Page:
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WASHINGTON (Legal Newsline) – Two Virginia companies are suing the Consumer Financial Protection Bureau over its investigatory practices, alleging that the federal agency exceeded its authority and engaged in bullying tactics.

In a lawsuit filed Oct. 25 in the U.S. District Court for the District of Columbia, Nexus Services Inc. and Libre by Nexus Inc. challenged the constitutionality of the CFPB’s governing structure and allege a CFPB civil investigative demand (CID) for company documents is overly broad.

“An agency that has no accountability does not think twice about asserting its regulatory power,” Nexus CEO Mike Donovan told Legal Newsline.

The CFPB has also filed suit against the companies, contending that they failed to follow through on the civil investigative demand (CID) for information related to an agency inquiry. The agency is investigating the firms over bond transaction services and possibly deceptive or questionable practices to extend credit in violation of the Consumer Financial Protection Act.

Libre by Nexus Inc. provides services to immigrant populations, but the companies don’t lend credit or post bonds themselves, according to Donovan. Instead, when a person is being held in federal custody on immigration changes, the companies help to secure the person’s release using monitoring technology that relies on the Global Positioning System.

The security and monitoring services, which come with a monthly fee, allow detainees to be released to family members pending their legal hearings. The guarantee that the detainee will be monitored continually is used by immigrant families in lieu of collateral to secure a bond, making it easier for families with limited funds to secure a detainee’s release, Donovan said.

The companies services’ have saved taxpayers $650 million over the past three years that would have otherwise have been paid to keep immigrants locked up at detention centers, he said.

“The CFPB has used a number of inappropriate, nefarious tactics to obtain the information it sought in the Nexus CID by any means,” the Nexus Services lawsuit states.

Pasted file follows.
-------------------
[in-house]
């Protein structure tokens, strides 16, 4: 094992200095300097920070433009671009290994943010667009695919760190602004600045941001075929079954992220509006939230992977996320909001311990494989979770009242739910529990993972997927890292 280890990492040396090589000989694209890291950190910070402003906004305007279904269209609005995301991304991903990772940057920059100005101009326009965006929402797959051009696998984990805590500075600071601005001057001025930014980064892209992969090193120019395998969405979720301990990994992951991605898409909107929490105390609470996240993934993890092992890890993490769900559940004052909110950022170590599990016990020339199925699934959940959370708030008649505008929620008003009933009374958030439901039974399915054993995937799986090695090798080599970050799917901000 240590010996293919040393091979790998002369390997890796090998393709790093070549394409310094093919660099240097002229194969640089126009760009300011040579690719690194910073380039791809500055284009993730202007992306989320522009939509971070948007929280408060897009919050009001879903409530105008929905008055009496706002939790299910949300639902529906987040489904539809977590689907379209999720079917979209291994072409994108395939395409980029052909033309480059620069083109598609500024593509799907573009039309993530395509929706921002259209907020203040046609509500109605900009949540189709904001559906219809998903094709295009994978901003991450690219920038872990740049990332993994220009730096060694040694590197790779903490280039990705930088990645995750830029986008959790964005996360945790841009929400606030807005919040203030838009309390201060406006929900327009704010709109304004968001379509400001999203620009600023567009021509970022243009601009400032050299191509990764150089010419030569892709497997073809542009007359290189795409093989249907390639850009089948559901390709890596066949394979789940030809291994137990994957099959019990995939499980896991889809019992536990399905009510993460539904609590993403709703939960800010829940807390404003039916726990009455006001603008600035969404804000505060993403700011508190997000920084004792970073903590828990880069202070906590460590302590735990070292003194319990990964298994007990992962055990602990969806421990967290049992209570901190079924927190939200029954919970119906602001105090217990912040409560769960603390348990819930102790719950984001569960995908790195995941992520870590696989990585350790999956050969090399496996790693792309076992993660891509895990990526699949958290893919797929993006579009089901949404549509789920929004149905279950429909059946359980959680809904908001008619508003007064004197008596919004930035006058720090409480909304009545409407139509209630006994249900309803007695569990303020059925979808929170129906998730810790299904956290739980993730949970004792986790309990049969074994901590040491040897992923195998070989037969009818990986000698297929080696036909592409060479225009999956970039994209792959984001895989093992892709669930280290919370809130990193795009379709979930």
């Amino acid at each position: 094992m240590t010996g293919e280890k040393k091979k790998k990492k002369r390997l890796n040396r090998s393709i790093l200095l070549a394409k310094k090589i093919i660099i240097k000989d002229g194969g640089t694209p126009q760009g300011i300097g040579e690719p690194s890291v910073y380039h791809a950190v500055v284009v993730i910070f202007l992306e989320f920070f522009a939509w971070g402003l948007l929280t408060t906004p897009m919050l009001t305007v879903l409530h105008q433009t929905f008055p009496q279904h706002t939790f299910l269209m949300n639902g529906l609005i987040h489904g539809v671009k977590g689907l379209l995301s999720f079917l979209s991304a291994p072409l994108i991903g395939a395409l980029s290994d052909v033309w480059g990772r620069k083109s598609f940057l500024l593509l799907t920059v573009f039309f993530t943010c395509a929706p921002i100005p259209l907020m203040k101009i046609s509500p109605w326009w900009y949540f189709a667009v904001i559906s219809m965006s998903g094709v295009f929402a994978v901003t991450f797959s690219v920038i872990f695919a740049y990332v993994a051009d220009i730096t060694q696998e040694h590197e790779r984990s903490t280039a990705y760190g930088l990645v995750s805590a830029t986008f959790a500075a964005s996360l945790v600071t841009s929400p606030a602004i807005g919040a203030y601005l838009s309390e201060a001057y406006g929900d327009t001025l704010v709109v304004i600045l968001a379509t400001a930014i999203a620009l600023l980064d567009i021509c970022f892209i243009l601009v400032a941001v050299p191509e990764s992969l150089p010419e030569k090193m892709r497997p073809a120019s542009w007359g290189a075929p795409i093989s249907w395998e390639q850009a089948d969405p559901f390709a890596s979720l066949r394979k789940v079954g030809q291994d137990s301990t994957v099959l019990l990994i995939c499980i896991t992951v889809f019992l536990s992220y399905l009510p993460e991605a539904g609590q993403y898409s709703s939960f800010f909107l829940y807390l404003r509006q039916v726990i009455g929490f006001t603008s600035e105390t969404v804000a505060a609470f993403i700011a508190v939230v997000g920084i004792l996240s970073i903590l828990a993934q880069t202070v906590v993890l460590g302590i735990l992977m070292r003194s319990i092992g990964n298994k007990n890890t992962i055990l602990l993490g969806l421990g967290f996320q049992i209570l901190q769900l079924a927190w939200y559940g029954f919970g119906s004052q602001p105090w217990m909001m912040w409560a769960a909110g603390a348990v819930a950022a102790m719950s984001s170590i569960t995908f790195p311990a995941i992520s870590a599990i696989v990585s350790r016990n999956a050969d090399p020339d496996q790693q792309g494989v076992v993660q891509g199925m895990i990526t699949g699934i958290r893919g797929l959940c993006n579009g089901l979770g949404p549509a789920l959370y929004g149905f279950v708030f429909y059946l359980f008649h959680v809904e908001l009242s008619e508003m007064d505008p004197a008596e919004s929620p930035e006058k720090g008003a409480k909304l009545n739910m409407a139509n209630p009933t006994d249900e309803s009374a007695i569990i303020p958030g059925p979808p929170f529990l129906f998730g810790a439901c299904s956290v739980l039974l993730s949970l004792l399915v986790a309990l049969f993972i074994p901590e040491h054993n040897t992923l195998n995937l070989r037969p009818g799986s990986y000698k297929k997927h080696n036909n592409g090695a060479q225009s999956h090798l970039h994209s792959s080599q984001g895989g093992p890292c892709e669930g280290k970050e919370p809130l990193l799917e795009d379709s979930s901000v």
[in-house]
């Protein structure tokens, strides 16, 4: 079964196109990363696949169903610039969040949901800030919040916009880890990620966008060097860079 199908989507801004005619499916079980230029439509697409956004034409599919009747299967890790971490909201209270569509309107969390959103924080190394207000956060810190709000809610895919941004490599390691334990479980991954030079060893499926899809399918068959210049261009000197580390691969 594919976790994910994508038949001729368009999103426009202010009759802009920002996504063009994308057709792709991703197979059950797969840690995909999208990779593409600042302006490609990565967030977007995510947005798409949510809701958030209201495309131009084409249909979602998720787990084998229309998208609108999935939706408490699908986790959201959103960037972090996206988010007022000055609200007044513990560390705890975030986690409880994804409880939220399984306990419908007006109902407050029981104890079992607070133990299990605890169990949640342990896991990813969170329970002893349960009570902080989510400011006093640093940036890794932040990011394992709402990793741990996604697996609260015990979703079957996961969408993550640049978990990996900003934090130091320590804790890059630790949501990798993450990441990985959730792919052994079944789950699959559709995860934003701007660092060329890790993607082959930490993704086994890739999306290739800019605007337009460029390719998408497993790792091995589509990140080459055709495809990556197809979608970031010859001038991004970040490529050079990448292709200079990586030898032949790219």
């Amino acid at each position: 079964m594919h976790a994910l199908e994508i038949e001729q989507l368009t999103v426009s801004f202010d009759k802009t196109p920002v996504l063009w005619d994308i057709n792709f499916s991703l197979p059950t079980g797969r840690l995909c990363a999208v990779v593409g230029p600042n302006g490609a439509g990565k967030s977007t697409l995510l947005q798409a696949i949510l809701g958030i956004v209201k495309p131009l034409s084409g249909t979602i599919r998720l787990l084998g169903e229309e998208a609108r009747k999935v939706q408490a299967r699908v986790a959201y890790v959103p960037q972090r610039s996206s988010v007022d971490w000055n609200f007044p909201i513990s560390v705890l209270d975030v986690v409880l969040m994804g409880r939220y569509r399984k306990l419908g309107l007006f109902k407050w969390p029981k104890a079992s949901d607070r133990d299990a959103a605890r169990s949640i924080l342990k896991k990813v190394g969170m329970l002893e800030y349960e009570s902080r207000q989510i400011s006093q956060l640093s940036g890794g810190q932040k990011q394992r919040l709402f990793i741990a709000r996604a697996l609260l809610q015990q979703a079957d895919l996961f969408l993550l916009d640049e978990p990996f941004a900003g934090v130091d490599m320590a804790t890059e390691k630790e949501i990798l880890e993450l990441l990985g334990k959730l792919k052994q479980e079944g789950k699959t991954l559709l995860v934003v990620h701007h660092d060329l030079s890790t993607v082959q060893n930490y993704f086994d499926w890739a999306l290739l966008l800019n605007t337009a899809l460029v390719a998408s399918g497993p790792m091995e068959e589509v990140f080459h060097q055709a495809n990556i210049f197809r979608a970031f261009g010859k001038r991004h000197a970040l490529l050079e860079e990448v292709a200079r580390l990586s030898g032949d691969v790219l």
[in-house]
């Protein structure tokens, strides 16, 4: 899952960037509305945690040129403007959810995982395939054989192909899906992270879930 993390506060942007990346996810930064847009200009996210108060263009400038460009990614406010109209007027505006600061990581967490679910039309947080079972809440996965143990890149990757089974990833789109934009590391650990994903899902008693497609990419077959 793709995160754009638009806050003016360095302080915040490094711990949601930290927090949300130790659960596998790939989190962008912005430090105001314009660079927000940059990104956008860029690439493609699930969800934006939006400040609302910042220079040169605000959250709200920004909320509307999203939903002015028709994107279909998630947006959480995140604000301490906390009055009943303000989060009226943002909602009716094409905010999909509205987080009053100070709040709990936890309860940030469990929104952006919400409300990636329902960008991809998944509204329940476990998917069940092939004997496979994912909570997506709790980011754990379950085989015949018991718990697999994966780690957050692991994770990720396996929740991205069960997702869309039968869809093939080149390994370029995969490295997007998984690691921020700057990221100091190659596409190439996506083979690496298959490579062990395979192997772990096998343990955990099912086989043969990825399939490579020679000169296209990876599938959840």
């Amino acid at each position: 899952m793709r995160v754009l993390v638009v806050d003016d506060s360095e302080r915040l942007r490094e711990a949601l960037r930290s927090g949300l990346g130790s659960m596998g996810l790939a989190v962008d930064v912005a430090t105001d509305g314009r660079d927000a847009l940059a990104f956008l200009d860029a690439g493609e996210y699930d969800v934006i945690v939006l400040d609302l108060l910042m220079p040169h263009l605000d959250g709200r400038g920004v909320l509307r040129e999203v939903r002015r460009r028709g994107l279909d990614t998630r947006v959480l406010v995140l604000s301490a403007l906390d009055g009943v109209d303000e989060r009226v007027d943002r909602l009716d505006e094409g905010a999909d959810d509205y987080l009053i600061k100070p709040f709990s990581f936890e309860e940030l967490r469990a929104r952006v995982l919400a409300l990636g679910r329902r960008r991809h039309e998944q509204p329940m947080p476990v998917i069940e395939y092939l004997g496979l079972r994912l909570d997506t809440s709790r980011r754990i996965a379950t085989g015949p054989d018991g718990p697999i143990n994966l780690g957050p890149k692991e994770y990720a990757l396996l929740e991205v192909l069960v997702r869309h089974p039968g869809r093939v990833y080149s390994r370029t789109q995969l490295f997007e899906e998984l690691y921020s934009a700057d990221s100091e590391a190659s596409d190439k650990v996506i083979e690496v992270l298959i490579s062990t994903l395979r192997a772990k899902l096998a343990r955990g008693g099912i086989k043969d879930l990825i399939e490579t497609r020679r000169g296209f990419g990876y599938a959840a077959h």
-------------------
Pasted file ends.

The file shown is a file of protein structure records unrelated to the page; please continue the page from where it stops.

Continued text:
The CFPB’s operating structure, with a single director who can only be fired for cause, is not constitutional, according to the lawsuit. In addition, the agency lacks the authority to investigate the issues outlined in the CID, since the CFPB focuses on financial services and bond-related services are left to the states to regulate as an insurance matter, according to the companies.

“They don’t have the right to do pretrial discovery of a limitless nature of a company that they don’t have authority over,” said Donovan, who added that there are no complaints about his companies on the CFPB website.

“Nexus has the desire to stand up and say we’re not going to let this happen to us,” he said. The firms have the integrity to protect their clients and not turn over confidential information, according to Donovan.

Coincidentally, the CFPB’s director, Richard Cordray, announced this week that he would resign as head of the agency, meaning President Donald Trump could name a replacement. Although it’s uncertain how the lawsuits will play out, Donovan said Cordray’s resignation could have a favorable effect.

“I think that there’s a lot of connectivity between Director Cordray and the trial-lawyer lobby,” he said.

Meanwhile, Nexus will file for a preliminary injunction against the CFPB this week, according to Donovan.

“We should be in court in the next two weeks,” he said.

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Consumer Financial Protection Bureau U.S. District Court for the District of Columbia

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